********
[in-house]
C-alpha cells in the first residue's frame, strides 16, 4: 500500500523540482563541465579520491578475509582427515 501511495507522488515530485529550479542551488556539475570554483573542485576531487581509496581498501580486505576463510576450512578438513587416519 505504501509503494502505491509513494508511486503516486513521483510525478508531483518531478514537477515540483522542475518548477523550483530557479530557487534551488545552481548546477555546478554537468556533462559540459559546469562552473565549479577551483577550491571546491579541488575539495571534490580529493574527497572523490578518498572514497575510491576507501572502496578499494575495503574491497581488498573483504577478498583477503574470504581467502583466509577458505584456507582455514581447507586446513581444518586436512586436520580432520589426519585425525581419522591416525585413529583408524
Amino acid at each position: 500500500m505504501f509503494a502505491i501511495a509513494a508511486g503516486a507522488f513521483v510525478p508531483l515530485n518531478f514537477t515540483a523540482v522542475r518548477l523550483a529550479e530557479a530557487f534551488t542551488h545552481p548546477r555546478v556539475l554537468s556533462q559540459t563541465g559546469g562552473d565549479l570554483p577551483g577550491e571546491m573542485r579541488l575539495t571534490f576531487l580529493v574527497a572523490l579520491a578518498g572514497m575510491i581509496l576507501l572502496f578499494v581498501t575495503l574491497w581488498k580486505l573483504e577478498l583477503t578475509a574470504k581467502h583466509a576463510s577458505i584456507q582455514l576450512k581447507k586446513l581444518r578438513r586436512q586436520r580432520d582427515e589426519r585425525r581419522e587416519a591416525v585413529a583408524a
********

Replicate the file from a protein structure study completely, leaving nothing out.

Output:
[in-house]
C-alpha cells in the first residue's frame, strides 16, 4: 500500500523540482563541465579520491578475509582427515 501511495507522488515530485529550479542551488556539475570554483573542485576531487581509496581498501580486505576463510576450512578438513587416519 505504501509503494502505491509513494508511486503516486513521483510525478508531483518531478514537477515540483522542475518548477523550483530557479530557487534551488545552481548546477555546478554537468556533462559540459559546469562552473565549479577551483577550491571546491579541488575539495571534490580529493574527497572523490578518498572514497575510491576507501572502496578499494575495503574491497581488498573483504577478498583477503574470504581467502583466509577458505584456507582455514581447507586446513581444518586436512586436520580432520589426519585425525581419522591416525585413529583408524
Amino acid at each position: 500500500m505504501f509503494a502505491i501511495a509513494a508511486g503516486a507522488f513521483v510525478p508531483l515530485n518531478f514537477t515540483a523540482v522542475r518548477l523550483a529550479e530557479a530557487f534551488t542551488h545552481p548546477r555546478v556539475l554537468s556533462q559540459t563541465g559546469g562552473d565549479l570554483p577551483g577550491e571546491m573542485r579541488l575539495t571534490f576531487l580529493v574527497a572523490l579520491a578518498g572514497m575510491i581509496l576507501l572502496f578499494v581498501t575495503l574491497w581488498k580486505l573483504e577478498l583477503t578475509a574470504k581467502h583466509a576463510s577458505i584456507q582455514l576450512k581447507k586446513l581444518r578438513r586436512q586436520r580432520d582427515e589426519r585425525r581419522e587416519a591416525v585413529a583408524a